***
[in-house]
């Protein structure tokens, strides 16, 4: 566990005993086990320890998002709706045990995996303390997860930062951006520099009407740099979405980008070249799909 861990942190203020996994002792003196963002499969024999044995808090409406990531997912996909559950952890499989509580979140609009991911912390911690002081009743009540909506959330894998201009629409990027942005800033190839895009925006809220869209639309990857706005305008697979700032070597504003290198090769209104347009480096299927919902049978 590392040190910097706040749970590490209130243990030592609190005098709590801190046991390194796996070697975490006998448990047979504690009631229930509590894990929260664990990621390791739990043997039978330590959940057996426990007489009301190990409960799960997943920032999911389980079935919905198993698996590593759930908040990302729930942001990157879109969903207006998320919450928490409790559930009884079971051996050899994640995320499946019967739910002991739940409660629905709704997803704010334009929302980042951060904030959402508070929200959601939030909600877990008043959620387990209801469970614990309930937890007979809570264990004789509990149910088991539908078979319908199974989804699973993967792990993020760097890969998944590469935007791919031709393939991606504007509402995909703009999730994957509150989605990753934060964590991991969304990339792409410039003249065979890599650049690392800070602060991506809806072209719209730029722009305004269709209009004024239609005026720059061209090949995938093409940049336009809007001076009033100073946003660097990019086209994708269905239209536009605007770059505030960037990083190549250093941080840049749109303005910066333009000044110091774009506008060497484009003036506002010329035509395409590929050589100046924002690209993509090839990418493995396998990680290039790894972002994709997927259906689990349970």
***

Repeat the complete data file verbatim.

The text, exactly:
[in-house]
């Protein structure tokens, strides 16, 4: 566990005993086990320890998002709706045990995996303390997860930062951006520099009407740099979405980008070249799909 861990942190203020996994002792003196963002499969024999044995808090409406990531997912996909559950952890499989509580979140609009991911912390911690002081009743009540909506959330894998201009629409990027942005800033190839895009925006809220869209639309990857706005305008697979700032070597504003290198090769209104347009480096299927919902049978 590392040190910097706040749970590490209130243990030592609190005098709590801190046991390194796996070697975490006998448990047979504690009631229930509590894990929260664990990621390791739990043997039978330590959940057996426990007489009301190990409960799960997943920032999911389980079935919905198993698996590593759930908040990302729930942001990157879109969903207006998320919450928490409790559930009884079971051996050899994640995320499946019967739910002991739940409660629905709704997803704010334009929302980042951060904030959402508070929200959601939030909600877990008043959620387990209801469970614990309930937890007979809570264990004789509990149910088991539908078979319908199974989804699973993967792990993020760097890969998944590469935007791919031709393939991606504007509402995909703009999730994957509150989605990753934060964590991991969304990339792409410039003249065979890599650049690392800070602060991506809806072209719209730029722009305004269709209009004024239609005026720059061209090949995938093409940049336009809007001076009033100073946003660097990019086209994708269905239209536009605007770059505030960037990083190549250093941080840049749109303005910066333009000044110091774009506008060497484009003036506002010329035509395409590929050589100046924002690209993509090839990418493995396998990680290039790894972002994709997927259906689990349970």